I am sorry if this is basic question; I'm still ramping up on Cassandra.

Problem: Let's say I had a table. Each entry has a unique user ID as a "row key" and three columns (City, State, and Age)

I want to split this table into two tables with the same row keys but different columns. So there'd be one table called Location Table with two columns (City and State) and a second table called Age table with one column (Age).

Question: Is there a Cassandra command to split a table in this fashion?

2 Answers 2


There is no built-in command for that so you need to use some external tool, like:

  • DSBulk with which you can unload data from table to disk, and then load data selectively - see the example 3 from this blog post on how to use -m option.

  • Spark with Spark Cassandra connector - read data, select only columns that you need & write into new table(s). Main advantage of Spark is that it can do everything in memory, you don't need much disk space. something like this (not tested, did use spark-shell with Scala. Follow documentation to set necessary connection properties):

import org.apache.spark.sql.cassandra._

val df = spark.read
  .options(Map( "table" -> "tbl_name", "keyspace" -> "ks_name"))
// write locations
df.select("rowid", "city", "state")
  .createCassandraTableEx("ks_name", "location_table", 
    partitionKeyColumns = Some(Seq("rowid"))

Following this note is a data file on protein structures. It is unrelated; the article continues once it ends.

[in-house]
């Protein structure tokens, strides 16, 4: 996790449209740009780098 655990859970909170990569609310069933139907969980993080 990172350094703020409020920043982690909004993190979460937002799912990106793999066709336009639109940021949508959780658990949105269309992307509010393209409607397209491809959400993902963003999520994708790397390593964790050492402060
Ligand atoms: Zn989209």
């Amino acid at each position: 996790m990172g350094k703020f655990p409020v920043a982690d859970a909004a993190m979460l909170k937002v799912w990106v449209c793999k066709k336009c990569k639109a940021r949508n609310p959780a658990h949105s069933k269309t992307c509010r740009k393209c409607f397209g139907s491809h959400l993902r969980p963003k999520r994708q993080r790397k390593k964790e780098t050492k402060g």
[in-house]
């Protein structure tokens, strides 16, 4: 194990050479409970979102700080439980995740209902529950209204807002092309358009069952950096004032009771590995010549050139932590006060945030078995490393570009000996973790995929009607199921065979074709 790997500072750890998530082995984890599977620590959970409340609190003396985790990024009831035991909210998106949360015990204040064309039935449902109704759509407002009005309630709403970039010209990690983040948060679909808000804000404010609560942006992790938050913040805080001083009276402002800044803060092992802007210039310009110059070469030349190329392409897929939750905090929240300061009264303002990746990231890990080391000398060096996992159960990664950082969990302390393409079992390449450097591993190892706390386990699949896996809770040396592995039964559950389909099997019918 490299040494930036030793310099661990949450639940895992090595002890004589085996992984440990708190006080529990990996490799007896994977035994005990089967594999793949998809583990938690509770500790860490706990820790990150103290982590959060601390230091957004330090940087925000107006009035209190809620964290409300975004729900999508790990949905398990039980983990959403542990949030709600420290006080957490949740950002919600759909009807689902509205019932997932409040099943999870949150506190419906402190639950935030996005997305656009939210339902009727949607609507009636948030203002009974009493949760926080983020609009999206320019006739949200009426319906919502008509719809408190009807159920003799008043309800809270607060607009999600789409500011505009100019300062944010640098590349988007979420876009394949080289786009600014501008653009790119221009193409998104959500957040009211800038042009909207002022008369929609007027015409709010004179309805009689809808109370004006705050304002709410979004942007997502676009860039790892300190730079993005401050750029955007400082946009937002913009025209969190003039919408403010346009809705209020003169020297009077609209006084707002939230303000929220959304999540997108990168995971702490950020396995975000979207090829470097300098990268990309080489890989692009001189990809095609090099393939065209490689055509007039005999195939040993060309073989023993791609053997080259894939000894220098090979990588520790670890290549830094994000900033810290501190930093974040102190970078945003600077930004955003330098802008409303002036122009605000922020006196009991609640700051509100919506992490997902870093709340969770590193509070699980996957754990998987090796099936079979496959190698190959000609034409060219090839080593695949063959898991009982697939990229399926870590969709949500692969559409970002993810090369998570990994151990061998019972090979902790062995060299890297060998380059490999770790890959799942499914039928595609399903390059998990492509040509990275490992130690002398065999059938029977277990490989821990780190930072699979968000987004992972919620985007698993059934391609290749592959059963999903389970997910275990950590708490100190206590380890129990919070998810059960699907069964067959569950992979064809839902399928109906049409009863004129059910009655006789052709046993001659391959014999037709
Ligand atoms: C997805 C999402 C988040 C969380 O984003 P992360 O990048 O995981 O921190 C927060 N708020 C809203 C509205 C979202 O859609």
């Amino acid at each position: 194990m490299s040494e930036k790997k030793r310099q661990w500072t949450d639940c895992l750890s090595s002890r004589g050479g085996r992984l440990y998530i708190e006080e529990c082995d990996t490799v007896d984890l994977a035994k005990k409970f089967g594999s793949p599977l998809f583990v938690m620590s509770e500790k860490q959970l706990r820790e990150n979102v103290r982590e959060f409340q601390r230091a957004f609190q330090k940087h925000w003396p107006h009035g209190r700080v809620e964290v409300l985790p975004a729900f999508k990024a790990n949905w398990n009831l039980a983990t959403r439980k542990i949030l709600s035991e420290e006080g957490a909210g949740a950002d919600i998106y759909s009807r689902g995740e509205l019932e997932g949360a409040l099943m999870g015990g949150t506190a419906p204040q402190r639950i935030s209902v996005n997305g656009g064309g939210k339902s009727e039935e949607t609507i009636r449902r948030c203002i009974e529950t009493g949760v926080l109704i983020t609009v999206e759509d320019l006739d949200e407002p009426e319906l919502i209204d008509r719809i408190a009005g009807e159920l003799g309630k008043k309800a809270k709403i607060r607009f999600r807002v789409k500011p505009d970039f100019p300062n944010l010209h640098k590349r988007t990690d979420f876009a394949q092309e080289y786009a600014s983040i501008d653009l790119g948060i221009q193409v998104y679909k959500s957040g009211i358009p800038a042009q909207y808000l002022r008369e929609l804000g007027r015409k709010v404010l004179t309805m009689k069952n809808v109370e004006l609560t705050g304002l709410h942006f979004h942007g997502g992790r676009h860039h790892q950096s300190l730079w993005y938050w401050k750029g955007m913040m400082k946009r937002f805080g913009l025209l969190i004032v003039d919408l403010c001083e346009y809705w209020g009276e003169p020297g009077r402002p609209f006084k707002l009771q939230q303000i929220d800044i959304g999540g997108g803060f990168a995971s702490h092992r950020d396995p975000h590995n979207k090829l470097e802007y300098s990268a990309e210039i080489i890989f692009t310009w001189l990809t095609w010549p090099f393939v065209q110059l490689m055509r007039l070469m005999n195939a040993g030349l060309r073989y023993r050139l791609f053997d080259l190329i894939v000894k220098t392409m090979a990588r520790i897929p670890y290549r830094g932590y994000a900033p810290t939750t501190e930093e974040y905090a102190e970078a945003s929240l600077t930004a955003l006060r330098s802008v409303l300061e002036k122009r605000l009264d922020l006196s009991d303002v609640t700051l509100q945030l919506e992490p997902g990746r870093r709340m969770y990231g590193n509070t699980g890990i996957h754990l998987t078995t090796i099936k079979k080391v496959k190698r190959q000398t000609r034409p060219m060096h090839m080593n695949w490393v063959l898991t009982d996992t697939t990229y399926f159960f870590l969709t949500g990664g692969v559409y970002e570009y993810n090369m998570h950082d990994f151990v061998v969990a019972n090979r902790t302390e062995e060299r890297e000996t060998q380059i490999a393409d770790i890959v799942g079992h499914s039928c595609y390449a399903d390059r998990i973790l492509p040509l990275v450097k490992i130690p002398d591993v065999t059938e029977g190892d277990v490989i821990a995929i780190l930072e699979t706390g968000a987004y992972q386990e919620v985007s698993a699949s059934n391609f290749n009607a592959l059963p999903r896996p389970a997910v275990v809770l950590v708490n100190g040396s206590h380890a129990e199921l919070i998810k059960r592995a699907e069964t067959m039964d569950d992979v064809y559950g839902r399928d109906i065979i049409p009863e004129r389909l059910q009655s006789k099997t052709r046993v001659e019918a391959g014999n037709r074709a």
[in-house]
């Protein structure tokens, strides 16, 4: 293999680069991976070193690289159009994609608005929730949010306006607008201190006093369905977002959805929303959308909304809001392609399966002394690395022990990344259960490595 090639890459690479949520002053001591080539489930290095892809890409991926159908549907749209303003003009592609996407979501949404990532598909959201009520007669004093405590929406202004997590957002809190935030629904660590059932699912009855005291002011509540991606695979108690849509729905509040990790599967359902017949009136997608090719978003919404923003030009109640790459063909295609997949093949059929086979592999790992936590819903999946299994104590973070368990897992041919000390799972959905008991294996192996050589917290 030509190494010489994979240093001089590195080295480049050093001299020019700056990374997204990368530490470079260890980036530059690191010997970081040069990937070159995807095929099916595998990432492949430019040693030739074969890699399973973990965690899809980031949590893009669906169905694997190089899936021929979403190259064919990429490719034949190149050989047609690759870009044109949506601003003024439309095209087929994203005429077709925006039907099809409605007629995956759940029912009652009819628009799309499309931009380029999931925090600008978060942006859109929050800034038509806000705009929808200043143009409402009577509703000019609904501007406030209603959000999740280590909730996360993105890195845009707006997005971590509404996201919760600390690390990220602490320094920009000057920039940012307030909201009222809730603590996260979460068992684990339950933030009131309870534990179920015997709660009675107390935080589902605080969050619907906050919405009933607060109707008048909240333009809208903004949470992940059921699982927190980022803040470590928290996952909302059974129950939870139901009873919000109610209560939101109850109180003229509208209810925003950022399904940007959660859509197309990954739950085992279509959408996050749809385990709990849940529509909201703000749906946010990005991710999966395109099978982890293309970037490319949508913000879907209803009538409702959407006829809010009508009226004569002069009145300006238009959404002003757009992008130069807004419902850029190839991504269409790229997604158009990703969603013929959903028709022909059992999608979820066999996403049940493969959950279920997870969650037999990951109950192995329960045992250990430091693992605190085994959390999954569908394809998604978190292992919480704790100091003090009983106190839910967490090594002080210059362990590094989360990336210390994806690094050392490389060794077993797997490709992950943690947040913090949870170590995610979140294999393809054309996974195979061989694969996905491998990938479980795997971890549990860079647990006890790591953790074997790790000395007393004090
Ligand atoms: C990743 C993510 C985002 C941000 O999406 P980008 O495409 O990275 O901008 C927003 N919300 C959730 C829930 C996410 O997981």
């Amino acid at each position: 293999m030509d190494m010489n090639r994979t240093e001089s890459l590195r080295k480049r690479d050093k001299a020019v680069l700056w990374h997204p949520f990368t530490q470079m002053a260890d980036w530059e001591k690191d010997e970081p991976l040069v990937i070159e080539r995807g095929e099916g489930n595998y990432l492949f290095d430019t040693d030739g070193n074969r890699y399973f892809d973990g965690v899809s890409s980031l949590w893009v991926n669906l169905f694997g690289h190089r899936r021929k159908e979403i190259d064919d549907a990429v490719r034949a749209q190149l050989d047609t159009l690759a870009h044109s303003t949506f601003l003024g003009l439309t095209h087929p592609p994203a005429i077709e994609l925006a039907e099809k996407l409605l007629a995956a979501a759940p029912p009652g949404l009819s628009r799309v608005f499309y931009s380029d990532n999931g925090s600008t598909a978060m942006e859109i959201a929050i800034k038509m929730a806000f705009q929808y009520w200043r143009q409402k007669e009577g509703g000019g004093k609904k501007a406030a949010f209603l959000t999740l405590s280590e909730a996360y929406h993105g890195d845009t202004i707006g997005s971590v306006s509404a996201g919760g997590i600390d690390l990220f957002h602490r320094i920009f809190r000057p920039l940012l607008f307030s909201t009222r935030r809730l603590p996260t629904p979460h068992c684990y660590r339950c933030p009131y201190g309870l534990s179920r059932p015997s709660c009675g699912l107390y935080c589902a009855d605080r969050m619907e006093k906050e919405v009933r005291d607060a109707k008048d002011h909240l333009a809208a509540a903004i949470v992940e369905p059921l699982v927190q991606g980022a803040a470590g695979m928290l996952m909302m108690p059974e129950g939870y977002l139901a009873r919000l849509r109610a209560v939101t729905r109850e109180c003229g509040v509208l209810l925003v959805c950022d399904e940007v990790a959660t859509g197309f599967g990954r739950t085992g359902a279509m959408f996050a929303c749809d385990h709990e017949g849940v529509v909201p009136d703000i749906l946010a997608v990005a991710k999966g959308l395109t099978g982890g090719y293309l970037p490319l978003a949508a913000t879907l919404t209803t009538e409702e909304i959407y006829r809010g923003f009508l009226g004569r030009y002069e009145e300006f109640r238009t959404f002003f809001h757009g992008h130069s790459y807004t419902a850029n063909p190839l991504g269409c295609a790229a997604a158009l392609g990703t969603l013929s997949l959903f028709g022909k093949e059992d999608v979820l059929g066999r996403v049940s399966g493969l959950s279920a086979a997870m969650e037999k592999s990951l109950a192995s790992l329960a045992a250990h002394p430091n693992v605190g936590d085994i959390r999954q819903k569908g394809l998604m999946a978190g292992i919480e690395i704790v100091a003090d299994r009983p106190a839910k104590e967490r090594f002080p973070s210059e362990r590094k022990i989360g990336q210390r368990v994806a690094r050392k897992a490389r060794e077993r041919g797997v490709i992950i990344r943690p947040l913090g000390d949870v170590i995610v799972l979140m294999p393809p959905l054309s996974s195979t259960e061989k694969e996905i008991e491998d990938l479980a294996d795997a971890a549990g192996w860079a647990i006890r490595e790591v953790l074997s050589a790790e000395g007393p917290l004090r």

// write age
df.select("rowid", "age")
  .createCassandraTableEx("ks_name", "age_table", 
    partitionKeyColumns = Some(Seq("rowid"))

Cassandra can't do that for itself - you have to do the work.

Question: Why are you splitting out such a "small" value into its own table?
There is a [small] storage and processing overhead in doing so, so I'm guessing you have some other reason (Data Security, perhaps?).

Also, do not store Age.
It changes - every single day - and making changes to every row in a table [every day] is an expensive operation, in terms of the database power needed to do it, the potential impact on your system while it's being done and to your Business [reputation] if you accidentally "miss" a day and everyone suddenly becomes a day "younger"!

Instead, store a fixed value like Date of Birth and calculate the Age, as and when you need it.

  • The example was intended to be for illustrative purposes only. The general reason I'm interested in splitting a table is to move some data to a non-Cassandra data source.
    – Craig
    Dec 26, 2021 at 22:13

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